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February 2013 Odd Wisconsin

Indian Women & French Men

March is Women's History Month, so for the next few weeks Odd Wisconsin will occasionally focus on the lives of Wisconsin women. American Indian women, of course, have been making history here for thousands of years. Passing references to them occur throughout the 17th-century Jesuit Relations, but one of the earliest detailed accounts occurs in this 1702 letter by outraged...
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Posted in Curiosities on February 28, 2013

The Underground Railroad in Wisconsin

Every year for several decades, students have approached the Society's staff to learn about the Underground Railroad in Wisconsin. Slavery itself can be an awkward topic, especially for younger students. White kids often wonder how their ancestors could have owned other people as slaves and feel guilty or embarrassed, and black kids wonder how their ancestors could have put up...
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Posted in Curiosities on February 21, 2013

The Long Eventful Life of Hattie Pierce

Born into bondage in North Carolina on Jan. 1, 1829, Mrs. Hattie Pierce, of 1442 Williamson St. in Madison, personally experienced the dramatic social upheavals that most of her neighbors only learned about in schoolbooks. By the time she passed away, slavery had become just a distant memory and horse-drawn wagons had given way to jet airplanes. 'Gone with the...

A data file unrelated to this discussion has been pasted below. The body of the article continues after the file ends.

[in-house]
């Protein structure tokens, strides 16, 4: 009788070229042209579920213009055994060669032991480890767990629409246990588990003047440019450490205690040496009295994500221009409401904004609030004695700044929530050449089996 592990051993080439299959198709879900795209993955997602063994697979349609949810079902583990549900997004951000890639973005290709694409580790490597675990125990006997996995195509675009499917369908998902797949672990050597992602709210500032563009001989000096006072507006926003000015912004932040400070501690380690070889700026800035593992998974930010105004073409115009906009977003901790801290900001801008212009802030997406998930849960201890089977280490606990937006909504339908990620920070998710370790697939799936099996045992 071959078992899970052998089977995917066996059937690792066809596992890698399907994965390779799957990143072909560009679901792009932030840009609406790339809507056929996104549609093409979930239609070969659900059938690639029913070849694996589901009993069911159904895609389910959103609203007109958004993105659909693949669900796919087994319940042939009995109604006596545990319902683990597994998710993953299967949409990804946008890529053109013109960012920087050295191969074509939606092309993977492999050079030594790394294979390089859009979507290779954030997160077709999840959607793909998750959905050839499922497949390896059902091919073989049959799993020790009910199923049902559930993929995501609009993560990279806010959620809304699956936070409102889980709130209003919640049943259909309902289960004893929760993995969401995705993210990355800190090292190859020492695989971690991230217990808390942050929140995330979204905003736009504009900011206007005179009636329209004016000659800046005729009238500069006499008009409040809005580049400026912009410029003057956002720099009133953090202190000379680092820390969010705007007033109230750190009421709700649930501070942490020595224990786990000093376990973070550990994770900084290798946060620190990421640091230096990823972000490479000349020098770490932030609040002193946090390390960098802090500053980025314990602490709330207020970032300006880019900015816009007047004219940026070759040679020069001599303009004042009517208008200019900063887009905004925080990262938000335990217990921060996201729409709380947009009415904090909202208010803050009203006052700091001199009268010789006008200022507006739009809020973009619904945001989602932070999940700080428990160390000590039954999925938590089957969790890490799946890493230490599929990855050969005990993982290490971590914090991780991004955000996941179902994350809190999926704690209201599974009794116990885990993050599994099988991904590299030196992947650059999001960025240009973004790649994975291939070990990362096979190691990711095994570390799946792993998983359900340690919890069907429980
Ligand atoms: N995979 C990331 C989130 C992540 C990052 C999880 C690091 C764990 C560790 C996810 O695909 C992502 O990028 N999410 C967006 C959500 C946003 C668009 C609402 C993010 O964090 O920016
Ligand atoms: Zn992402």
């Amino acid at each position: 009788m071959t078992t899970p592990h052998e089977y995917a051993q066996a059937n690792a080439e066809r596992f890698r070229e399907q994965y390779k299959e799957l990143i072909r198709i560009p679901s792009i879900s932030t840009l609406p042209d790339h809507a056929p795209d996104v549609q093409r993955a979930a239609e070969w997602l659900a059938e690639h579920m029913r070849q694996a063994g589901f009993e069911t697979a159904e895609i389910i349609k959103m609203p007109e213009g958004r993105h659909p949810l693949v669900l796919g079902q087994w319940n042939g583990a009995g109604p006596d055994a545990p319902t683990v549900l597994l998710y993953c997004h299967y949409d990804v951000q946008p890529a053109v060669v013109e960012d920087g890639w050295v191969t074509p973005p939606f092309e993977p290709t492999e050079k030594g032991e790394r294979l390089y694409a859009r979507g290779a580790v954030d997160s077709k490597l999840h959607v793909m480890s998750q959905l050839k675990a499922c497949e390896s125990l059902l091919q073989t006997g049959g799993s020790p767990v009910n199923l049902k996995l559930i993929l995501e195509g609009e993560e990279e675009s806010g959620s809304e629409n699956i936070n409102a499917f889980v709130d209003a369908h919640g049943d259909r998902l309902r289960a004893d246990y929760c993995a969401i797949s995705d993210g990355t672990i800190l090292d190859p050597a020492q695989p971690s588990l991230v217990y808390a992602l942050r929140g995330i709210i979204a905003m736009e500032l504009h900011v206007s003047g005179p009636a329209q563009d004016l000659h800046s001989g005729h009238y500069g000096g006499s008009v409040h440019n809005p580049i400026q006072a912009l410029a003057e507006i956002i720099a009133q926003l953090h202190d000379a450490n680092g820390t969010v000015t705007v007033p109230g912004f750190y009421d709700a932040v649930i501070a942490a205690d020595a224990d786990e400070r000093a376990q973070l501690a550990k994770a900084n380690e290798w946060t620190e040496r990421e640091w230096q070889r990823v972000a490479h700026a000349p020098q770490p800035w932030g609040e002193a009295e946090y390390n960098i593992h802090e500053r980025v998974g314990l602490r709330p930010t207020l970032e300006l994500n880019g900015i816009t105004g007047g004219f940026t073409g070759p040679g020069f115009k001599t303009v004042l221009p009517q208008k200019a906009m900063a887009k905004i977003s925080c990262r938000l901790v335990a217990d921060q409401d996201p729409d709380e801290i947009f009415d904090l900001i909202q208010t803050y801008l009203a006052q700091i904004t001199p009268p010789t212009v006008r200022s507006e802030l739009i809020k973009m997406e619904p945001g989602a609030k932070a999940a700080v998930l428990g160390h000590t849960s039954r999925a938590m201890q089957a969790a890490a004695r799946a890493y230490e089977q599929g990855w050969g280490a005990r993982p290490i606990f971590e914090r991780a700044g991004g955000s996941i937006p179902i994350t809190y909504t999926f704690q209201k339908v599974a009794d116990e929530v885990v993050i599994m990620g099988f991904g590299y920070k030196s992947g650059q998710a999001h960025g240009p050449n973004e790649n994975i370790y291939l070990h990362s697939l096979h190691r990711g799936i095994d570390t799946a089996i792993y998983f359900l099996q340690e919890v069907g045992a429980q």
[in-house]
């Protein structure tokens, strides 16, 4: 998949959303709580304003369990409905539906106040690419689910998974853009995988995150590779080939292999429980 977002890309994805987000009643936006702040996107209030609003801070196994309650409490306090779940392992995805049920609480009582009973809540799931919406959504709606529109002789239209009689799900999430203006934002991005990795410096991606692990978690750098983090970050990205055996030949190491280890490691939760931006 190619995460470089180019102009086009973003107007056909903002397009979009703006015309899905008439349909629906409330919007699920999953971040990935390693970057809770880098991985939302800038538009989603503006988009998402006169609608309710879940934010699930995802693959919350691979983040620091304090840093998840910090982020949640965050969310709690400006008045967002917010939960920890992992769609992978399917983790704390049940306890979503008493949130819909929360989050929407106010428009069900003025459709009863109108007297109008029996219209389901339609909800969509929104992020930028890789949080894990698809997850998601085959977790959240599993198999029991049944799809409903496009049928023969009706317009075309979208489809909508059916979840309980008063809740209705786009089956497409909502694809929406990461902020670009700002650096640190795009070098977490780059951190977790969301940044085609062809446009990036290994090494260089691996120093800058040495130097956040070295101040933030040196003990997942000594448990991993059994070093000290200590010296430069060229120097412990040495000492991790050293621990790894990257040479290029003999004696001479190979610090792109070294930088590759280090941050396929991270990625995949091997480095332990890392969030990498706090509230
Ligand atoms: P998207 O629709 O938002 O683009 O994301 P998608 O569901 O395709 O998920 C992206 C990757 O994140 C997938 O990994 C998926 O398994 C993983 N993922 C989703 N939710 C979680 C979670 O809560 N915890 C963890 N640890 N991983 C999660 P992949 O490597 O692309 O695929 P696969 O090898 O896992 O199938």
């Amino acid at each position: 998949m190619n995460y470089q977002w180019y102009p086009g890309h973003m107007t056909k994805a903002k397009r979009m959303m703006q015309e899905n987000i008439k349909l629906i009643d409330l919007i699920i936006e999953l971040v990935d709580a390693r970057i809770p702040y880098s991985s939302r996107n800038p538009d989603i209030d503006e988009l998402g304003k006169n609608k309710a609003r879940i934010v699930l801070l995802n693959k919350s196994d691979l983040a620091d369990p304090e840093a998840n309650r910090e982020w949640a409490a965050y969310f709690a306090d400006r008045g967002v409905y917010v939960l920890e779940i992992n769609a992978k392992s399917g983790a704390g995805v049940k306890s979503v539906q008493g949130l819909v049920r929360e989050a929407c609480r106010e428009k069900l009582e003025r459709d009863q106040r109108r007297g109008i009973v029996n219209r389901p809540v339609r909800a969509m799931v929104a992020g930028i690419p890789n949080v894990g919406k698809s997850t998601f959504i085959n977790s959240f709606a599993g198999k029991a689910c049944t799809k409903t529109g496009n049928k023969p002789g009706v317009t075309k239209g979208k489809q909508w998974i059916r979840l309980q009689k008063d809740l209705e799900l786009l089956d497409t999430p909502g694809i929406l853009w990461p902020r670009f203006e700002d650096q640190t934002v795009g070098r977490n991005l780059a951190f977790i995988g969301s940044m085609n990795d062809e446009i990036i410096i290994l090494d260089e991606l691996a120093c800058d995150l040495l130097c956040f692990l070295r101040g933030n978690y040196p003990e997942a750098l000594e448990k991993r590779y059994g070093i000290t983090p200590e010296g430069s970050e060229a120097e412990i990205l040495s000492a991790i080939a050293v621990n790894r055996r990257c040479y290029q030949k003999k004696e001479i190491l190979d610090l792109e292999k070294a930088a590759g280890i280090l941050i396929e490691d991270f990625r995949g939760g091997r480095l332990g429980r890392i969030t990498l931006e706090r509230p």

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Posted in Odd Lives on February 14, 2013

Early Black History in Wisconsin

Here's a pop quiz for anyone who thinks they know Wisconsin history. The record of African-American life in our state begins in the year: a. 1967, with Milwaukee's fair housing marches; b. 1866, when Ezekiel Gillespie won the right to vote; c. 1792, when Black fur traders settled at Marinette; d. 1724, when an African-American slave was killed by the...
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Posted in Curiosities on February 1, 2013

Why We Speak English in Wisconsin

In Germany they speak German; in China, Chinese. So how come, here in the center of No. America, we speak English? When the French and Indian War (1755-1763) broke out, the French controlled the interior of North America and the English the Atlantic seaboard. Here are a French map from 1757 and an English one from 1754 showing what they...
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Posted in Curiosities on February 1, 2013

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